Liberatore pilots new cell phone policy: Yondr

 The Yondr pouches open magnetically and lock when closed, making students' phones inaccessible during class.

The Yondr pouches open magnetically and lock when closed, making students' phones inaccessible during class.

Juniors and seniors in history teacher Alison Liberatore’s classes were in for quite a surprise when they walked into room A112 on Monday, March 13. Liberatore is piloting a new cell phone policy called Yondr. Students place their phones in magnetic pouches at the beginning of class and lock them up, and the phones remain in their possession inside the pouches during class. At the end of class, students magnetically unlock the pouches and retrieve their phones.

Yondr was founded by Graham Dugoni in San Francisco and was intended to be used at social gatherings, comedy shows and concerts. However, several other schools have started using it as well, including Mercy High School in Burlingame. As for Liberatore, she heard about Yondr from an article in the Wall Street Journal and was inspired to implement the policy in her classes.

“It’s not just a classroom management tool; it’s more of a ‘hey, be here,’” Liberatore said. “I’d like to see your eyes; I’d like to see you take some notes; I’d like to see you appreciate what we’re doing here.”

Liberatore has frequently noticed students taking photos of assignments during class. This can mean that students would rather simply work on the assignment later rather than thinking about it during class. She also cited the concern of students photographing teachers and each other, which could lead to invasions of privacy.

“When I think about it from the perspective of a parent, I want [my kids] to be at school,” Liberatore said. “You don’t want them to be on social media all day or looking at prom dresses instead of doing a history lesson. There have to be some places in our lives where we are not connected.”

The administration was intrigued by Yondr and approved the use of school funding for Liberatore to pilot the new policy.

“I thought it was a unique idea,” Principal Paul Belzer said. “I thought it was something that presented a possible option of how we could move forward in trying to maximize the class experience for students.”

Unsurprisingly, Liberatore’s students have reacted in many different ways to the new policy.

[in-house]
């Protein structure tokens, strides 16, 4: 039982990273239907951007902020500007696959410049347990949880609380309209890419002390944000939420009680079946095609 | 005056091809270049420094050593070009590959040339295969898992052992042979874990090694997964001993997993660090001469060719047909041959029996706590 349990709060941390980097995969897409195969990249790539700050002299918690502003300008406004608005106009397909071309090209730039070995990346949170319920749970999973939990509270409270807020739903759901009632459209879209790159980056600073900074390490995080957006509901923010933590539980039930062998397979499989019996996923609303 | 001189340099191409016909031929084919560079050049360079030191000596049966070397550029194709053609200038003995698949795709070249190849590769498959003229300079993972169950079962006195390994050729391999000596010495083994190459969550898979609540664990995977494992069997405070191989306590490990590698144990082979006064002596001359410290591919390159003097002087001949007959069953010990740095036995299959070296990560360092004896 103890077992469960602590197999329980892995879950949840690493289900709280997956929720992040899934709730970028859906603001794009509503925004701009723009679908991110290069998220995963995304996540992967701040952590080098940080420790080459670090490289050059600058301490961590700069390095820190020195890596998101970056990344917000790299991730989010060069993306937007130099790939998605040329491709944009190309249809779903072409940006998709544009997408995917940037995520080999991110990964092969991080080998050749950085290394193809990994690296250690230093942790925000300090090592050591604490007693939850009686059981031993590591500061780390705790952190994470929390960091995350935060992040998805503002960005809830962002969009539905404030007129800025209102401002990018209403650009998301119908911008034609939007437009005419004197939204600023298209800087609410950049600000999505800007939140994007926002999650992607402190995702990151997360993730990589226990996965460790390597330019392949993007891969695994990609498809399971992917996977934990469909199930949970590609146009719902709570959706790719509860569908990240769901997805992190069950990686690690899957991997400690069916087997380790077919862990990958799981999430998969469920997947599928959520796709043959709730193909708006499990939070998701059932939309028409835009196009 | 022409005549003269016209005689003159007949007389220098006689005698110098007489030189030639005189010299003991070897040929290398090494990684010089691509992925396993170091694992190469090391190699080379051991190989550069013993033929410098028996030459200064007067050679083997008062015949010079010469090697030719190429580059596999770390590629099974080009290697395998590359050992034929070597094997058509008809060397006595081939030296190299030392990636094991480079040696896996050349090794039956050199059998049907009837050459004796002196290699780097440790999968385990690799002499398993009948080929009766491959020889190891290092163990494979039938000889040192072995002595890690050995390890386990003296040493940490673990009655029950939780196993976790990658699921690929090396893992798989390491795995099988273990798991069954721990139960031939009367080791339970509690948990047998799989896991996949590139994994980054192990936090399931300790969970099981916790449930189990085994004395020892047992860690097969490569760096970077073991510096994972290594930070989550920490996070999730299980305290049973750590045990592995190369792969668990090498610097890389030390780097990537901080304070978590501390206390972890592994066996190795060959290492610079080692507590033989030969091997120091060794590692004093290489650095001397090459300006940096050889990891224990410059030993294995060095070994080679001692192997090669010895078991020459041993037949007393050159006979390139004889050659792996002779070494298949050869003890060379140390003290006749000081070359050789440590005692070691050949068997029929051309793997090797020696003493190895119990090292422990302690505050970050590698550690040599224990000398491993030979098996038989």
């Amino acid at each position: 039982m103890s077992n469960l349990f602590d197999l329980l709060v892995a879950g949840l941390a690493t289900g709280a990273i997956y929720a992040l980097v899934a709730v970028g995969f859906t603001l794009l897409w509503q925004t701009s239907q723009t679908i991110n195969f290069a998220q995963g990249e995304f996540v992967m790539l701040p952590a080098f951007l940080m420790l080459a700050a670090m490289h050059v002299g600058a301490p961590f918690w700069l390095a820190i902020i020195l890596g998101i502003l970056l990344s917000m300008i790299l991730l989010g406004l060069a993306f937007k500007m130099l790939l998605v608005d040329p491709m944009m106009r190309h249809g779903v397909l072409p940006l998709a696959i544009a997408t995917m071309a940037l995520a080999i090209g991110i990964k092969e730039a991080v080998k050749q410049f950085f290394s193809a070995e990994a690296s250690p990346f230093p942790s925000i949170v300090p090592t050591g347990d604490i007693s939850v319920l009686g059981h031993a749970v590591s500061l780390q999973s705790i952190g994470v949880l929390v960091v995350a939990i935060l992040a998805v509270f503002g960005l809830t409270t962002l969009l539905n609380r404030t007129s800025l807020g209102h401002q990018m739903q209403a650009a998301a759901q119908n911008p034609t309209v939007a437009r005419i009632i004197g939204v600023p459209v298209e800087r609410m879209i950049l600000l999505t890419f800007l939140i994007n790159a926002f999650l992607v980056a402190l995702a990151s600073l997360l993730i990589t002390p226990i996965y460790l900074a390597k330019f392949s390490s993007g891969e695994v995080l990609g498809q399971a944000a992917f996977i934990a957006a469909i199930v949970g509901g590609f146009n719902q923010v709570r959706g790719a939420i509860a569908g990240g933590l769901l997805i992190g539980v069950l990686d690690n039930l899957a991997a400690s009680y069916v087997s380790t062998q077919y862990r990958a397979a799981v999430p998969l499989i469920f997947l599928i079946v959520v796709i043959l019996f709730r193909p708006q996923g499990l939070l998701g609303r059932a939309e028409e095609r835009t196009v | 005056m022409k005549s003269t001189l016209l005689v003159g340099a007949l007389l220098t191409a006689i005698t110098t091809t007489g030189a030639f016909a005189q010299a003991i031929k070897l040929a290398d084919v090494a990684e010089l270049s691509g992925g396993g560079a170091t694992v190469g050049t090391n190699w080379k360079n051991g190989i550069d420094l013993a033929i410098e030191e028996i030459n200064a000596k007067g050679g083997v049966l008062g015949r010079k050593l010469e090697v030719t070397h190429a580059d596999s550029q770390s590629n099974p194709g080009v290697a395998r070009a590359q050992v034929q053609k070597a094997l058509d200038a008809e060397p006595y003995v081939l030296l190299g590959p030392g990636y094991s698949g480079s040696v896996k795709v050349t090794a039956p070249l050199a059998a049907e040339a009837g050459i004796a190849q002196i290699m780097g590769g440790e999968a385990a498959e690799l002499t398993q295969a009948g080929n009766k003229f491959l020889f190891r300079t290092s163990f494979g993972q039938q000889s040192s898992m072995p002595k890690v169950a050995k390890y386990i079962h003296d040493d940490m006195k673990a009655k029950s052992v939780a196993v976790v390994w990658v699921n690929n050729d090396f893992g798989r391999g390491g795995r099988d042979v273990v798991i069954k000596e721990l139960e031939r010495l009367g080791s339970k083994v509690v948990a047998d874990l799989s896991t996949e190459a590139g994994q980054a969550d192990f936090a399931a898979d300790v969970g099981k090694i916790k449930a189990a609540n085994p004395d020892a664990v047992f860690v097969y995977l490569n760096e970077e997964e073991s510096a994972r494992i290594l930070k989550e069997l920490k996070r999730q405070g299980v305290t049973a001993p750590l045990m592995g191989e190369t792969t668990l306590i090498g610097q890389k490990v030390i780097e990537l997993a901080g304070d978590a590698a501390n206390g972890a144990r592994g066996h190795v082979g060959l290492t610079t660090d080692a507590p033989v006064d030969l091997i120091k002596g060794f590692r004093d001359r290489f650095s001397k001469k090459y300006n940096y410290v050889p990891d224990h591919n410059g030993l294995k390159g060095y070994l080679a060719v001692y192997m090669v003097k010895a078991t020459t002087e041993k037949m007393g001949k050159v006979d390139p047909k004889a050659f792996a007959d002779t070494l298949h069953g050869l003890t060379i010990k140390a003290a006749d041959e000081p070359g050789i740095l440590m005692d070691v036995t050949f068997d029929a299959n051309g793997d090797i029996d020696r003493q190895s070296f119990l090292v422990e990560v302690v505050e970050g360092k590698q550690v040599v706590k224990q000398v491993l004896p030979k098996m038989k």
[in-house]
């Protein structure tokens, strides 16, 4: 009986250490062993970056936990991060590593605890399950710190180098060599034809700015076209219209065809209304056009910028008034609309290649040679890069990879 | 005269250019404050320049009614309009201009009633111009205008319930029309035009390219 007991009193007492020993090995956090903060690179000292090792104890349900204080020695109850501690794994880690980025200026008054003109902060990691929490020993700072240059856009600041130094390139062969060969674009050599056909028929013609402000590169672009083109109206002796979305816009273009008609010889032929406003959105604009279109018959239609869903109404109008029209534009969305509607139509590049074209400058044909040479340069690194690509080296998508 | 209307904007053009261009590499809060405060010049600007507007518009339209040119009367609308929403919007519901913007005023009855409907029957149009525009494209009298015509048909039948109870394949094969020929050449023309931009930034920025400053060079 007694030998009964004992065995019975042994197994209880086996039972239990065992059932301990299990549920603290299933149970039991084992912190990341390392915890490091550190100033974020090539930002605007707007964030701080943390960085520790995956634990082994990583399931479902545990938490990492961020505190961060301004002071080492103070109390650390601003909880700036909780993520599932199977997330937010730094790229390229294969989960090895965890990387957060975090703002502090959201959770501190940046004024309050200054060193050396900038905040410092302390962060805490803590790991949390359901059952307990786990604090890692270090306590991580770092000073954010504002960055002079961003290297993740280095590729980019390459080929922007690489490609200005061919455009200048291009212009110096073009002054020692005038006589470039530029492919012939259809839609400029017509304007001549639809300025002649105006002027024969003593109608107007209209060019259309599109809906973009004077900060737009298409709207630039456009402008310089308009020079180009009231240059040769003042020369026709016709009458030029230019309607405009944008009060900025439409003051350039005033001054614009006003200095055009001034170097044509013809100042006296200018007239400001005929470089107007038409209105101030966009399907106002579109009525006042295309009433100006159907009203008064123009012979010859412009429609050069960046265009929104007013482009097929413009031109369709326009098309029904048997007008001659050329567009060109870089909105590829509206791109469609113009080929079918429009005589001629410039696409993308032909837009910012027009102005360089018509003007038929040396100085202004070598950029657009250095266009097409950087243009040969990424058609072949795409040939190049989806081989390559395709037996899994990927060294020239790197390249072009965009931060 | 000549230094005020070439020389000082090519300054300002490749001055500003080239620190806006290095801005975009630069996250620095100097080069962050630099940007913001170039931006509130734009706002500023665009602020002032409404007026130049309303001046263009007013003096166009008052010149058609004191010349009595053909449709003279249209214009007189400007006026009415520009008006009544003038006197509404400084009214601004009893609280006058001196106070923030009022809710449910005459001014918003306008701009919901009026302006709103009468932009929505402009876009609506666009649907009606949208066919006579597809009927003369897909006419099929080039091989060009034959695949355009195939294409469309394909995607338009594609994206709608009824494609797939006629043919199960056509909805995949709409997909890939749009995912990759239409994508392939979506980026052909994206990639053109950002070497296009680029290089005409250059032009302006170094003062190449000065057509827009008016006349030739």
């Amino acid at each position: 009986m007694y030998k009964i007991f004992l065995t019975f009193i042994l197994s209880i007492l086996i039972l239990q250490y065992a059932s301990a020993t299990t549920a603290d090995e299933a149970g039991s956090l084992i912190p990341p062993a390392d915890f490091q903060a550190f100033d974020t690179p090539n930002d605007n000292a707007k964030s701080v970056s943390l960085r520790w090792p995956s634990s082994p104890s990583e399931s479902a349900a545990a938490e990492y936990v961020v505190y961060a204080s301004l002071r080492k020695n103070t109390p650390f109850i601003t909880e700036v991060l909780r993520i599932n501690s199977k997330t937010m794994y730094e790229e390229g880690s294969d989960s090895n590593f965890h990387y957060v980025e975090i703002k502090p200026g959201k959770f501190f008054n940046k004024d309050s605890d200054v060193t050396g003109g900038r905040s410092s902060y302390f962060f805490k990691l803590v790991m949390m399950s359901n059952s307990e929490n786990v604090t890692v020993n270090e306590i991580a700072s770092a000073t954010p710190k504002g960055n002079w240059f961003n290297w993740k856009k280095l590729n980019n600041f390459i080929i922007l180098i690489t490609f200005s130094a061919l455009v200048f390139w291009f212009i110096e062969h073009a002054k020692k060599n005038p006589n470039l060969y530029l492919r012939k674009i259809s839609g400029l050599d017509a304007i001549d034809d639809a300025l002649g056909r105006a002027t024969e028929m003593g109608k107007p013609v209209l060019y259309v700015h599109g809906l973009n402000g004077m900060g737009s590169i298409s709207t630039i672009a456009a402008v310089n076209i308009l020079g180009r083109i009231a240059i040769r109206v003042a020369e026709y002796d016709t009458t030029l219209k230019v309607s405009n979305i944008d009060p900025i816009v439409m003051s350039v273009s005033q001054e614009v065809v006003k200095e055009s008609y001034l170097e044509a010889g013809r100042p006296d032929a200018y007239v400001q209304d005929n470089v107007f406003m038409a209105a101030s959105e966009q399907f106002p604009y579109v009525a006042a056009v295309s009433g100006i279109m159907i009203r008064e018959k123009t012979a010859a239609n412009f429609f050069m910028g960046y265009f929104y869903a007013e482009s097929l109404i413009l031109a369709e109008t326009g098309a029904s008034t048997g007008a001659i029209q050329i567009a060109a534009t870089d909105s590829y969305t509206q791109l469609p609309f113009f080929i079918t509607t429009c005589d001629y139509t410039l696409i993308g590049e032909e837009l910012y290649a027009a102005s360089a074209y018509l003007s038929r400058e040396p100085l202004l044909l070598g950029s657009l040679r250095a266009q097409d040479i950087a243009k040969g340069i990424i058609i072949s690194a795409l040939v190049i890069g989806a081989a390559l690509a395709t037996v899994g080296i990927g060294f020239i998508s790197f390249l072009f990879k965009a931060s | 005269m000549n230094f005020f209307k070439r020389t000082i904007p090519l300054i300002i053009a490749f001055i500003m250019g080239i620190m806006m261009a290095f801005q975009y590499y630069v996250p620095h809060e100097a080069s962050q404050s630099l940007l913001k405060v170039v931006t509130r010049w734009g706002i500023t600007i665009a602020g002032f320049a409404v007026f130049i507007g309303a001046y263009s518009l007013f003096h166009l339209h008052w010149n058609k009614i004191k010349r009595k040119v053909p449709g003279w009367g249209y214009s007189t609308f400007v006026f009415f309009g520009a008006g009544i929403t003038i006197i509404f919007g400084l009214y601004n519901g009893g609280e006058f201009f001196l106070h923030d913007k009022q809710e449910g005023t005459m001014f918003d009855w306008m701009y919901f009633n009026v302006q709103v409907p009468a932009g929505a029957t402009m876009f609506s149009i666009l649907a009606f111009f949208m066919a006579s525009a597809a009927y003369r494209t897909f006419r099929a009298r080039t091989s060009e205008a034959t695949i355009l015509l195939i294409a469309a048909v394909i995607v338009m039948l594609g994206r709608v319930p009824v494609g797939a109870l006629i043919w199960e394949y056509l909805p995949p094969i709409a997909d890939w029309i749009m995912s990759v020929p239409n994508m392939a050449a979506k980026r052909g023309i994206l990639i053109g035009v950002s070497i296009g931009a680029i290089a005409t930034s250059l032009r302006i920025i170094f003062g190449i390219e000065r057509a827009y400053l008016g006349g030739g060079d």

“I thought that it was kind of ridiculous that we have to lock up our phones because it’s an invasion of our personal belongings,” junior Daniela Lyustin said. “But now it’s fine; I feel like I pay more attention during class.”

Lyustin also said that the policy has had a positive effect on the class as a whole, which has become more attentive since its implementation. She is bothered, however, by the fact that her phone is locked up and inaccessible during class.

“It increases people’s focus and ability to pay attention, but I think it’s a really strict way of doing so,” Lyustin said.

Another issue with Yondr is that some students have been taking liberties with the policy, leaving the pouches unlocked or even putting another object of a similar size and shape inside the pouch, such as a wallet.

“I don’t think it’s really doing much because she still has to remind people to lock their phones away,” senior Rebecca Pei said. “People have found ways to get around it already. They put other things in the pouch, or they won’t lock it up properly.”

Although students understand where Liberatore is coming from, many feel that the way she is addressing the issue of phone obsession is unnecessary.

“Methods like this seem really childish,” Pei said. “I feel that since we’re in high school, you should take responsibility for your own actions. You should be able to know when you should use your phone and when you shouldn’t.”

Liberatore is piloting Yondr for the remainder of the school year, so its future remains to be seen. According to Belzer, however, English teacher Bethany Lukach has also expressed interest, and Liberatore said that the students who were most drawn to their cell phones in her classes are benefitting from the policy.

“The groups who need it most are doing really well and are good with it,” Liberatore said. “It starts to become just what you do. I did notice a difference, particularly in my junior classes. For some people who really can’t separate, when they don’t have the choice, it’s good.”

Posted on April 25, 2017 .